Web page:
Superman Pays Visit to Task Force Baghdad Soldiers
By Spc. Erin Robicheaux, USA
Special to American Forces Press Service
BAGHDAD, Iraq, May 25, 2005 He may not have leapt over tall buildings in a single bound or dodged any speeding bullets to get here, but Dean Cain, the former star of ABC's "Lois and Clark: The New Adventures of Superman," and current host of TBS's "Ripley's Believe It, or Not," did fly by plane to Iraq with his new sidekick, actress and model Amanda Swisten.
Hollywood actors Dean Cain and Amanda Swisten express their thanks to Task Force Baghdad soldiers during "Taji Fight Night" at Camp Taji, Iraq, May 22. Cain and Swisten visited soldiers in Iraq as part of a two-week "Ambassadors of Hollywood" tour. Photo by Spc. Derek Del Rosario, USA
(Click photo for screen-resolution image)
They visited Camp Liberty May 22, signing autographs and posing for pictures with Task Force Baghdad soldiers.
The pair is on a two-week mission to meet with U.S. soldiers and to see firsthand how troops are faring.
What seemed to surprise the stars most was how much is actually happening, in relation to the portrayal by the media. "I didn't see all of the negative stuff that the mainstream media reports," Cain said. "This is war and sometimes bad things happen, but those are isolated incidents. I've seen with my own eyes that this is not the whole story."
Swisten, who has appeared in magazines such as Cosmopolitan, and movies such as "American Wedding" and "The Girl Next Door," echoed Cain's sentiments of the real stories from troops in Iraq.
"The media blows a lot of it out of proportion. The small incidents are made to seem much larger. All we hear about are the scandals, like in the (Abu Ghraib) prison. What about the other stories?" she said.
The two were well aware of the dangers of combat missions, thanks to accounts from soldiers. They visited hospitals and spoke with wounded troops, and witnessed the lengths that military medical teams take to save a human life - even if it is the life of an enemy.
"We met a soldier who was shot, ... and the assassin was shot in the head," recalls Cain. "He shot one of our soldiers and then received excellent medical care from our people."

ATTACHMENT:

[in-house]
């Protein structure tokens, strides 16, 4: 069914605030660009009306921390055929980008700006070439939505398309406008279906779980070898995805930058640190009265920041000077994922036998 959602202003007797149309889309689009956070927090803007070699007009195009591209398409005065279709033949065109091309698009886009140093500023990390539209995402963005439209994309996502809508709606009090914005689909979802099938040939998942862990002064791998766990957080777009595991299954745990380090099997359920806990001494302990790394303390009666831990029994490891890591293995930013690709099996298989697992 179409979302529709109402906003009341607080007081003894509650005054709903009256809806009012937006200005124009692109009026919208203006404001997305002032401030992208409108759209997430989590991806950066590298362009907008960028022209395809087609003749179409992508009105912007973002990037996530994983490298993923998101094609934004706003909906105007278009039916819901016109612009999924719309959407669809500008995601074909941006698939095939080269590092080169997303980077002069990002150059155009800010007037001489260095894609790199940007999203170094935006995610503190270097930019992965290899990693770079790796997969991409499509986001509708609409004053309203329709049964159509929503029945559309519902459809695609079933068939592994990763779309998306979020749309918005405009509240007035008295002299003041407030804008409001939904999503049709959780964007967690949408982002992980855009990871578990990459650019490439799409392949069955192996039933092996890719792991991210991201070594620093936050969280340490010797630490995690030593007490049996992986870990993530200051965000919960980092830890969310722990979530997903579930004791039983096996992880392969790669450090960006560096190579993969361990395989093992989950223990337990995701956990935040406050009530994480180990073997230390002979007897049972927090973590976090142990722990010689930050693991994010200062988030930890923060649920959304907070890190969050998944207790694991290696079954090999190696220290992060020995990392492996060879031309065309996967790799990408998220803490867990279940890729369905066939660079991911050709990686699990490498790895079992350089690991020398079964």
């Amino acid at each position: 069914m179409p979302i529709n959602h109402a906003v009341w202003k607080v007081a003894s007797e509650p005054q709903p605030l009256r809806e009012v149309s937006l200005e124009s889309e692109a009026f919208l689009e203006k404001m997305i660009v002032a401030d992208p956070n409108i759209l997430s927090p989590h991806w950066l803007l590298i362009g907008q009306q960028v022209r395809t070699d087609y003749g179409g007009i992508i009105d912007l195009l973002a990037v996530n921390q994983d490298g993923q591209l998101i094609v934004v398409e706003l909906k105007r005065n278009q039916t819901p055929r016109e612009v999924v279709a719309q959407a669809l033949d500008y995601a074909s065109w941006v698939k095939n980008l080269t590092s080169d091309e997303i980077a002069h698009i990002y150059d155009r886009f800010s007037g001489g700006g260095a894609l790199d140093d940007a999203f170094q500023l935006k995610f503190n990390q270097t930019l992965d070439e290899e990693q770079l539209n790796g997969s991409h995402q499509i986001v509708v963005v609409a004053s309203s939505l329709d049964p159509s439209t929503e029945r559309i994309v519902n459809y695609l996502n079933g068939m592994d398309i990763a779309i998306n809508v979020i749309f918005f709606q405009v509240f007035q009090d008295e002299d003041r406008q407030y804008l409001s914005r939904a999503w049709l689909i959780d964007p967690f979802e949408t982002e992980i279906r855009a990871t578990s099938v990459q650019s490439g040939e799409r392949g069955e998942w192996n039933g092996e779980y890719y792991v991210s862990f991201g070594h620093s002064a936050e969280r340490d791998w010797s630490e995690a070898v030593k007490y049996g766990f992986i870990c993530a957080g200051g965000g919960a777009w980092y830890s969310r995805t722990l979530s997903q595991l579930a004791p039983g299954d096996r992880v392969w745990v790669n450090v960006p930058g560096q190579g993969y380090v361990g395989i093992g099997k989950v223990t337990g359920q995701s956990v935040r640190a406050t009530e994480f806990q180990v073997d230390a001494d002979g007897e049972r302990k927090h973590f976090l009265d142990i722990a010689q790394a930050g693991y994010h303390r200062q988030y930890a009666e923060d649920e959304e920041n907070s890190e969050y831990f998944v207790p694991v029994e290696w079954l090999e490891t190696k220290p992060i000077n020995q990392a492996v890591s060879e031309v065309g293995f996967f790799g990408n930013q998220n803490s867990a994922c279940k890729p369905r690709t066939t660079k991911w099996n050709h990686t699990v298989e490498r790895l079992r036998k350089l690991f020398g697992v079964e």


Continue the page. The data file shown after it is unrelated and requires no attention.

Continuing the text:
The stars also paid a visit to Camp Taji, where they dined with soldiers and later got a front-row seat at "Taji Fight Night," the camp's weekly boxing event. The celebrities were welcomed as special guests and given a chance to share their appreciation for the troops.
"This (the tour) has given us a great opportunity to show our support for the troops," Swisten said to hundreds of Fight Night spectators. "We are going to go back to the states and tell everyone what a great job you are doing."
Swisten and Cain decided to get involved when a representative from Pro Sports Marketing Ventures and Promotions asked Hollywood celebrities to show their support for the troops fighting the war on terror. Swisten said that it was far from a difficult decision.
"I lost a lot of friends on Sept. 11, and I'm a patriot at heart. I'm an American, and this is the smallest thing that I can do to give back, to go by and say 'hi' and take some pictures with people who know me from a movie or a magazine," she said.
Swisten also said she admires the bravery of the soldiers she met during her visit. "They have more courage than anybody I know back home," she said.
Cain said the scene was different from what he initially expected. "It's not what you see in the news every day. It's a bunch of really strong, hard-working Americans who are protecting the liberties and freedoms that we enjoy at home every day, and we should all be a whole lot more appreciative of them than we are," he said.
Both entertainers said they will walk away from this experience more enlightened and feeling like they know what's really going on. "This has been really grounding to see it for myself, that everybody here is out to do good work and serve their country, even though at the end of the day, they'd love to go home," Swisten said.
Cain agreed. "Being here and living with (soldiers) is a whole different world, and you can see how tough they really are," he said. "If people were to come over here and spend the two weeks that we've spent, their entire worlds would be changed completely around."
(Army Spc. Erin Robicheaux is assigned to the 256th Brigade Combat Team. Army Spc. Derek Del Rosario, of the 3rd Aviation Brigade, also contributed to this article.)